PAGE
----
In addition to potentially fatal misdiagnoses and erroneous treatment decisions, mistakes during the specimen collection and testing process can expose your lab to risk of liability under state medical malpractice laws. But what if the victim isn’t a patient but an employee of a company that hires your lab to perform drug and alcohol testing rather than deliver medical treatment? What, if any, legal recourse do employees have against you if your carelessness in administering the drug/alcohol test leads to a false result that costs them their job? Consider the following scenario.
A commercial pilot loses his flying license after flunking a random blood-spot alcohol test required by his employer. The pilot claims the positive result was false and blames it on the lab technician’s use of an ethanol-based alcohol pad in violation of United States Drug Testing Laboratories’ (USDTL) rules. He sues the testing lab for negligence in failing to properly train the technician. But he doesn’t provide the lab 60-days’ defendant notice required by the state medical malpractice statute, aka, the Tennessee Health Care Liability Act (THCLA). So, the lab asks the court to dismiss the case.
Does the pilot have a valid negligence case against the lab, assuming he can prove his claims?
- No, because his failure to provide the required THCLA notice doomed his malpractice claim
- No, because the lab’s duty of care was owed to the client, i.e., the employer, and not the pilot
- Yes, because use of the alcohol pad in violation of USDTL rules is medical malpractice
- Yes, because use of the alcohol pad in violation of USDTL rules is negligence
- The pilot has a legally valid claim against the lab for negligently administering the blood-spot alcohol test
This scenario, which is based on a recent Tennessee case called Cahoon v. Premise Health Holding Corp., 2021 U.S. Dist. LEXIS 113169, 2021 WL 2474460, illustrates the negligence/malpractice liability of labs to employees they test as part of an employer’s drug/alcohol testing arrangement. Bottom Line: Although rules may differ from state to state, testing labs are generally liable to employees for regular negligence, but not medical malpractice. While that may sound like little more than a technical distinction, it can have significant practical consequences to the extent that medical malpractice laws typically include special defenses, legal procedures and other liability limitations that don’t come into play in a lawsuit for ordinary negligence. So, D is the right answer.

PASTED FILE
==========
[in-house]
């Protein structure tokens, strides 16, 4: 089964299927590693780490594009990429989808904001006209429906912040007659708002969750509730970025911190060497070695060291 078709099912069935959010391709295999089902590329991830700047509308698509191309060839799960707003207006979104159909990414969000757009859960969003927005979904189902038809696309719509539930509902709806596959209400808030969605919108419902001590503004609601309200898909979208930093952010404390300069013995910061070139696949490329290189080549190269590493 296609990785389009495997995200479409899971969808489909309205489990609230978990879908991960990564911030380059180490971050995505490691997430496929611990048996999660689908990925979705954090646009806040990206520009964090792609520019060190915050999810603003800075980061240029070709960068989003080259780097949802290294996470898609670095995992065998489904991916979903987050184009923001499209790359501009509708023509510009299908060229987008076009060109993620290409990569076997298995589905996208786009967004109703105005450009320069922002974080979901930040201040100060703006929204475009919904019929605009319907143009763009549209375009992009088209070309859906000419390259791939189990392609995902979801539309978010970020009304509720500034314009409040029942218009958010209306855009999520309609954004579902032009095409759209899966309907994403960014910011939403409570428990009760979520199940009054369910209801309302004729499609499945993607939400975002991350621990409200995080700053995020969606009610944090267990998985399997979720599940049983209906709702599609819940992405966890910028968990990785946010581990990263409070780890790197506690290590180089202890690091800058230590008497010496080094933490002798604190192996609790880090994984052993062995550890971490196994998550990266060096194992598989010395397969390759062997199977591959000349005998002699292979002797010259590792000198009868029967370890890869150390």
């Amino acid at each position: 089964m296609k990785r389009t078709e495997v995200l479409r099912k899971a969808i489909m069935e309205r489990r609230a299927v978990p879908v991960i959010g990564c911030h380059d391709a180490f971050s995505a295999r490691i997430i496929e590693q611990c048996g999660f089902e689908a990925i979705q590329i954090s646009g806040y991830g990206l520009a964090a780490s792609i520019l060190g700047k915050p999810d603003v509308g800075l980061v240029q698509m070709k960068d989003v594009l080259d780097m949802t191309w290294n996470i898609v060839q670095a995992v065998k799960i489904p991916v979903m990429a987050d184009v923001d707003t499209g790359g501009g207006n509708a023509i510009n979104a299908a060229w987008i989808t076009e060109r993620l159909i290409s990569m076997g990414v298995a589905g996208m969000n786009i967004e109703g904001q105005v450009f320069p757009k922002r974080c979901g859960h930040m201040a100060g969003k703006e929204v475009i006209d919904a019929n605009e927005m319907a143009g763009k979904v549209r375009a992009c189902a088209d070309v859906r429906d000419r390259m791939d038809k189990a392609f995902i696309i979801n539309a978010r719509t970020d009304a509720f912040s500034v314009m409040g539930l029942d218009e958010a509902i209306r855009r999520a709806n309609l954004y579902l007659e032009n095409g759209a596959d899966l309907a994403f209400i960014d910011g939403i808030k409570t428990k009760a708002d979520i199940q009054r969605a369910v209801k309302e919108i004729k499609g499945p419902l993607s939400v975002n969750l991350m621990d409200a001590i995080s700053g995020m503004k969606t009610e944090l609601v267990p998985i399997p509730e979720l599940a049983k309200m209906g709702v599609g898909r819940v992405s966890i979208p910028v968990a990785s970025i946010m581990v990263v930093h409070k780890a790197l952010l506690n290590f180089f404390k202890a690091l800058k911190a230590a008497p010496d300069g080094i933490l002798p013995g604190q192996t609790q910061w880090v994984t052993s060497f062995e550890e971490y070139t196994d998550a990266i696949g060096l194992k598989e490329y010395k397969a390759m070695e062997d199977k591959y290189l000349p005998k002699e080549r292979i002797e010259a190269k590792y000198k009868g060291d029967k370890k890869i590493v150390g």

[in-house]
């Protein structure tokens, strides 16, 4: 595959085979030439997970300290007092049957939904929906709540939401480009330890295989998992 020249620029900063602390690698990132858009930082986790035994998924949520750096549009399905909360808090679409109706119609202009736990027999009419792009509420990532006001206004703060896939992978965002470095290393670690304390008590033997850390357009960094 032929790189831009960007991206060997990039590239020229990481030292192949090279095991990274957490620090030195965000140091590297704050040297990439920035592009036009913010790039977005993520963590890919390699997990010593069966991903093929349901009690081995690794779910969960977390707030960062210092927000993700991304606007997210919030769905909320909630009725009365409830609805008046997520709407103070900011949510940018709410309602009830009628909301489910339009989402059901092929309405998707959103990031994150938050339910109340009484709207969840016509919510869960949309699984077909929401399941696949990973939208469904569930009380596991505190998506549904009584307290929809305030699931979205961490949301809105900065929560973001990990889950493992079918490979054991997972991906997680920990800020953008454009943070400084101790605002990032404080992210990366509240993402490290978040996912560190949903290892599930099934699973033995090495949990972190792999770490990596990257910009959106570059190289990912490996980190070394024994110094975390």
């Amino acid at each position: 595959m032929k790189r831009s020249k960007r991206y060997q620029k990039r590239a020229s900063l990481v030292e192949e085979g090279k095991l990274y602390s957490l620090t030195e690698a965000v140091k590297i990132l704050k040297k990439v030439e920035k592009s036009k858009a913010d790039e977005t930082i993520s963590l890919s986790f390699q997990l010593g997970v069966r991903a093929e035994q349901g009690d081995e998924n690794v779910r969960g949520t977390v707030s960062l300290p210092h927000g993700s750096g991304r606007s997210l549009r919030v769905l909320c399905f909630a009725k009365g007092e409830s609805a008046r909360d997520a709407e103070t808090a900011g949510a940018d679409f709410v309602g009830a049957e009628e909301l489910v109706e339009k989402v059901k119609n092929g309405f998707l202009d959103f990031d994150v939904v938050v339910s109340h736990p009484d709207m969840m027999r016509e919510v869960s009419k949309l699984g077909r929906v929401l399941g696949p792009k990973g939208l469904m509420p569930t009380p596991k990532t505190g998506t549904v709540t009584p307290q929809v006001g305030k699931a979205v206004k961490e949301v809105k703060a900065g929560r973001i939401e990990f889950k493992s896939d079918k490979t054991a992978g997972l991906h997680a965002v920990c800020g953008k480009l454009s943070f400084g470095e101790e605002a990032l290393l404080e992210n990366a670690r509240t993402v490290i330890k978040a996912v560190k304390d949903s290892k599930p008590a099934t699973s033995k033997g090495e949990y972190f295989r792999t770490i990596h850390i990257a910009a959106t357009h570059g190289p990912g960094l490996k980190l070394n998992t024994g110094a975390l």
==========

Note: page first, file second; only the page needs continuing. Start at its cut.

WHY WRONG ANSWERS ARE WRONG
A is wrong because the court found that the pilot’s case was an ordinary negligence rather than a medical malpractice lawsuit. Explanation: As in other states, the Tennessee THCLA statute covers negligence in providing “health care services.” The alcohol test performed in this case didn’t count as “health care services” because it was provided for the purposes of employment rather than medical treatment. The court also cited a previous case using the same reasoning to dismiss a medical malpractice lawsuit against a DNA testing lab for allegedly botching a paternity test. Thus, the 60-day notice rule didn’t apply and the court said the pilot could take his case to trial.
B is wrong because courts across the country have found that drug/alcohol testing labs do have a duty of care to the employees they test, even though their client is the employer that hires them. The reason for this is common sense: Employees have a lot to lose, including their jobs and professional reputations, if careless practices by the lab result in their falsely testing positive for drugs or alcohol.
C is wrong because to the extent it actually does violate professional standards, use of the alcohol pad in violation of USDTL rules would constitute negligence, not malpractice, at least in this context in which no medical treatment was provided. However, it would amount to malpractice if it occurred in an actual diagnosis and treatment setting.
Labs that perform drug/alcohol testing on employees of an outside client for employment rather than medical treatment purpose may be liable to employees for negligence, but not medical malpractice. Accordingly, if employees sue for negligence, specific rules, procedures and limitations contained in state malpractice laws wouldn’t apply. That may help or hurt the lab’s case, depending on the circumstances involved.